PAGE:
Django, a highly competitive web framework. With great extensions like Django REST Framework. Assets with django-webpack-loader. So on. It may not be as good as Laravel or Rails, but they're all really active.
But the thing that makes Python best is the web framework is where it begins, not where it ends:
Want text analysis? NLTK or spaCy
Data? Pandas, numpy, pytables
Want more analysis? scikit-learn, tensorflow, theano.
Solid language standards? PEP8 and PEP257 makes most python code you see in open source very conformant
Test framework? pytest. And its plugins. tox for testing against a matrix of python versions/settings (kinda like Travis).
Handling environments + packages easily? pipenv
Multiple python versions? pyenv
Editor integration? Jedi + python-mode for VIM, VSCode, Atom, Python
Images / Graphics? pillow
Super-powered REPL? ptpython
Deployment? Fabric, Ansible, Saltstack
Documentation? Sphinx, Docutils
Want C/C++ integration/performance? pybind11, cython, CFFI, swig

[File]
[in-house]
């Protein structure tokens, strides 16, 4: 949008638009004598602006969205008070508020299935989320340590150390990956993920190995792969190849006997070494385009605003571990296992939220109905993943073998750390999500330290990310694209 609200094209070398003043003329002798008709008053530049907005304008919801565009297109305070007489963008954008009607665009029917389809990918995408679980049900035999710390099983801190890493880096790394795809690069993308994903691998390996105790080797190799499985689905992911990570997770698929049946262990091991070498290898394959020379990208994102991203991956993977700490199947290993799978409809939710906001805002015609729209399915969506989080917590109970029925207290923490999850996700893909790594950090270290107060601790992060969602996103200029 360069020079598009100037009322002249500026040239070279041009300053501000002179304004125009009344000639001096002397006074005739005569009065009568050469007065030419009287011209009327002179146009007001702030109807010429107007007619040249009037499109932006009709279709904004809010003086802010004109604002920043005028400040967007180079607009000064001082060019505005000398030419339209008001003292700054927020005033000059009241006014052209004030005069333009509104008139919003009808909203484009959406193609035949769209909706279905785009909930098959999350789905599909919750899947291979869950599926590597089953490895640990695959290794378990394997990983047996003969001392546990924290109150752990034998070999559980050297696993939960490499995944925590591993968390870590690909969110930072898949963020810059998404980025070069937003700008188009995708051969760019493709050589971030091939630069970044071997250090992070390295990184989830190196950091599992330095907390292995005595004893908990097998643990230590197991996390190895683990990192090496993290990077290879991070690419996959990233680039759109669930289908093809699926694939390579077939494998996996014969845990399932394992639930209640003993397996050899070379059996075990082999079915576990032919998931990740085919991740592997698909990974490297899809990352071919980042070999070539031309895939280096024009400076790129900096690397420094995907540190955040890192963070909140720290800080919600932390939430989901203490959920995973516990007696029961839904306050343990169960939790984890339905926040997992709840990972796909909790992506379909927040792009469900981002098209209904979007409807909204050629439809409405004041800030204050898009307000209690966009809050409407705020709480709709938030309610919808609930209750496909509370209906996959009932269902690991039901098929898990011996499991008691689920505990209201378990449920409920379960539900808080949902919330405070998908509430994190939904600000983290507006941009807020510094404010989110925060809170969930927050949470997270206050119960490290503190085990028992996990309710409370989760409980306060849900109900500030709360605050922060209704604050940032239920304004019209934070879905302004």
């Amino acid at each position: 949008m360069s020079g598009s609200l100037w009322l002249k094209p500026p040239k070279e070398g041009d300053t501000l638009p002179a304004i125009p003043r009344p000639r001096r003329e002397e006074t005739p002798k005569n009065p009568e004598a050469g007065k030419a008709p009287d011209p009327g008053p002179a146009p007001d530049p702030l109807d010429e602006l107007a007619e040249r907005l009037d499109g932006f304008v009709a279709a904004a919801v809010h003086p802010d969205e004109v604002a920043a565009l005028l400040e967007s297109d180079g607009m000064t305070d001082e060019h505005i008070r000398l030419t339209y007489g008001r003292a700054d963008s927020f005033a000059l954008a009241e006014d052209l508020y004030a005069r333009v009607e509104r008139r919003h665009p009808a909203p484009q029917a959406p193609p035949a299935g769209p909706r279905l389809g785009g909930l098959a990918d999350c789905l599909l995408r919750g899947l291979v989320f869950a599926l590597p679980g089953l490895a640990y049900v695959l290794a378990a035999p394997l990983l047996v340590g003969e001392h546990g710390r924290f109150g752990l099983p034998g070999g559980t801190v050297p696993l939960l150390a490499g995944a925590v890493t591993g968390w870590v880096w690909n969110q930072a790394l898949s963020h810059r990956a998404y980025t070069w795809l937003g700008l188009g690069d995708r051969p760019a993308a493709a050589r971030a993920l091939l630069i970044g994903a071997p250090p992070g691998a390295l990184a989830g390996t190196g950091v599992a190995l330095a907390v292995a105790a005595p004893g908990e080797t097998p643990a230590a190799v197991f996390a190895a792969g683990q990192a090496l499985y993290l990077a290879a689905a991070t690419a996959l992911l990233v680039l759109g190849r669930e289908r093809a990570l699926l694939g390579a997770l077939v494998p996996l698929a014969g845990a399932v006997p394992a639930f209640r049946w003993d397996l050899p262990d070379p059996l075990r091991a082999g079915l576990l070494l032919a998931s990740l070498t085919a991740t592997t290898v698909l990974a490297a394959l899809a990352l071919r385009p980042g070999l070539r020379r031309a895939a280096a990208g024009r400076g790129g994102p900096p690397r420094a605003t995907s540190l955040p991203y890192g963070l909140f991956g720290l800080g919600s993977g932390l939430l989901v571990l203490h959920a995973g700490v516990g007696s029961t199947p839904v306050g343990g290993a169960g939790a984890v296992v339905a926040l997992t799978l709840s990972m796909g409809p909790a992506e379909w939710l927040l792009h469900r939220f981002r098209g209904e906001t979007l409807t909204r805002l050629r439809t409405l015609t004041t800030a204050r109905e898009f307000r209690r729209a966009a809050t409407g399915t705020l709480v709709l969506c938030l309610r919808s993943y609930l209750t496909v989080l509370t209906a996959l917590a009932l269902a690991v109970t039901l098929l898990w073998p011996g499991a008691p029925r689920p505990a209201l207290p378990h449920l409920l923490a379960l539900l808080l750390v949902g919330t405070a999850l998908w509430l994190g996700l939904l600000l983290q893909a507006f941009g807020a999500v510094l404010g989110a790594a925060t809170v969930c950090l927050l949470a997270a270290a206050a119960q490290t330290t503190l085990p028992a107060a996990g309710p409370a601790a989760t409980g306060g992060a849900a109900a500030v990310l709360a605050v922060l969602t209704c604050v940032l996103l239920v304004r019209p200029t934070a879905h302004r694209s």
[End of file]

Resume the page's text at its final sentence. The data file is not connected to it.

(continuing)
Mobile dev? kivy (though I wouldn't say it's the best yet, when I tried it, setup was easier than react-native)
And that's just scratching the surface. Python has high quality, permissively-licensed libraries, with solid documentation. A lot of the plugins I mentioned above for handling data use C-level speedups. Of these, tensorflow, and Theano can use GPU speedups.
Rails is fantastic. I like guard and the asset pipeline. But I just learned to use GNU Make's "$ make -j task1 task2" and django-webpack-loader. I also hear good things about Laravel in PHP.
with so many supported libraries available i keep finding that adding more functions to Python code does not actually add much to the amount of code.